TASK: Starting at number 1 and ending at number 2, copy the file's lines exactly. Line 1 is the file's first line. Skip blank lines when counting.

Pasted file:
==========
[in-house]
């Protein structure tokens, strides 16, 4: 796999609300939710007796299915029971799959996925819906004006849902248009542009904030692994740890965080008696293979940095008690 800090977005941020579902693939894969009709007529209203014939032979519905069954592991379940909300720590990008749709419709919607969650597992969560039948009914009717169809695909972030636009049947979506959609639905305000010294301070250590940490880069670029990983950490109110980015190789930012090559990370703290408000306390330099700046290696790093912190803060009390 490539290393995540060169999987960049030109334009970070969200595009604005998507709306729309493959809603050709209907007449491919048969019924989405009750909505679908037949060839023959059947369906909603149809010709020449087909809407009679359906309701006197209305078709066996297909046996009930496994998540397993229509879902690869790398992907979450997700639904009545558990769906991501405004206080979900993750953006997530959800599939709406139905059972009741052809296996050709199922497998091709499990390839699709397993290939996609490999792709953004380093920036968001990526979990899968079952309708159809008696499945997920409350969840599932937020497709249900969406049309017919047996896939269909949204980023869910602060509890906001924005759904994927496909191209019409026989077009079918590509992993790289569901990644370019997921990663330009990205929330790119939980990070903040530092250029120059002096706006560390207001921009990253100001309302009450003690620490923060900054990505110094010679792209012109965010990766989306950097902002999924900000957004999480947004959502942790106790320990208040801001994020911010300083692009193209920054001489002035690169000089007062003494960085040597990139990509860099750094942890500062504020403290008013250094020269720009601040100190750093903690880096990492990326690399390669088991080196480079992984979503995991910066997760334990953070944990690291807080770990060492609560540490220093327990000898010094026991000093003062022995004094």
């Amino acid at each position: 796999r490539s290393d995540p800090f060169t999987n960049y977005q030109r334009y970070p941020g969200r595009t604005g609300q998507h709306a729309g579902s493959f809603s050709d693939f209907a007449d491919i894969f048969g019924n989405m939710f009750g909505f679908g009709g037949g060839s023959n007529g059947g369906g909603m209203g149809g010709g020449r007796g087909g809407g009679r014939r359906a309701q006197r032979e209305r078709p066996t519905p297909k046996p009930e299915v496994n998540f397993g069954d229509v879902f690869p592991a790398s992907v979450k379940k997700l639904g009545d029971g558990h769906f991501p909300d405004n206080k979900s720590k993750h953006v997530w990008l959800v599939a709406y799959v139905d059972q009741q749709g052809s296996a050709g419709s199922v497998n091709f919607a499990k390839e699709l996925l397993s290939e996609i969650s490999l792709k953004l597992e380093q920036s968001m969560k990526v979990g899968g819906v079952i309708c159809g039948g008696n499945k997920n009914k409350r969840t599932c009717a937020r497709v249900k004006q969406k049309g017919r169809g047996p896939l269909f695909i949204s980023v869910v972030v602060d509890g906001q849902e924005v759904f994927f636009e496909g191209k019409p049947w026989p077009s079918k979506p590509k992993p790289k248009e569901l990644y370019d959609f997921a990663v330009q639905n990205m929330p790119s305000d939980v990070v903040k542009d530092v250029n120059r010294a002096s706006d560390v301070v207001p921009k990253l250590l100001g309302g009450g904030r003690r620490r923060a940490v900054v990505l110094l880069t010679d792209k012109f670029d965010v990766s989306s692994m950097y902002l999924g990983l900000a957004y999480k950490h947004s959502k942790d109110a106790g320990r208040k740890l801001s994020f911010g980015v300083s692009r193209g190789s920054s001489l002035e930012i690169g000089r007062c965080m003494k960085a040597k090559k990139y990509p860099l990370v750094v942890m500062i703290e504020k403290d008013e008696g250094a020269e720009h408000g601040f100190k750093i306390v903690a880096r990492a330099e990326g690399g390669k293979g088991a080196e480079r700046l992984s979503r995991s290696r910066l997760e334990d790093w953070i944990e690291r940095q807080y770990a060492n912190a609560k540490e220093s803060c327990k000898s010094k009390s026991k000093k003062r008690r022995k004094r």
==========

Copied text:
[in-house]
């Protein structure tokens, strides 16, 4: 796999609300939710007796299915029971799959996925819906004006849902248009542009904030692994740890965080008696293979940095008690 800090977005941020579902693939894969009709007529209203014939032979519905069954592991379940909300720590990008749709419709919607969650597992969560039948009914009717169809695909972030636009049947979506959609639905305000010294301070250590940490880069670029990983950490109110980015190789930012090559990370703290408000306390330099700046290696790093912190803060009390 490539290393995540060169999987960049030109334009970070969200595009604005998507709306729309493959809603050709209907007449491919048969019924989405009750909505679908037949060839023959059947369906909603149809010709020449087909809407009679359906309701006197209305078709066996297909046996009930496994998540397993229509879902690869790398992907979450997700639904009545558990769906991501405004206080979900993750953006997530959800599939709406139905059972009741052809296996050709199922497998091709499990390839699709397993290939996609490999792709953004380093920036968001990526979990899968079952309708159809008696499945997920409350969840599932937020497709249900969406049309017919047996896939269909949204980023869910602060509890906001924005759904994927496909191209019409026989077009079918590509992993790289569901990644370019997921990663330009990205929330790119939980990070903040530092250029120059002096706006560390207001921009990253100001309302009450003690620490923060900054990505110094010679792209012109965010990766989306950097902002999924900000957004999480947004959502942790106790320990208040801001994020911010300083692009193209920054001489002035690169000089007062003494960085040597990139990509860099750094942890500062504020403290008013250094020269720009601040100190750093903690880096990492990326690399390669088991080196480079992984979503995991910066997760334990953070944990690291807080770990060492609560540490220093327990000898010094026991000093003062022995004094």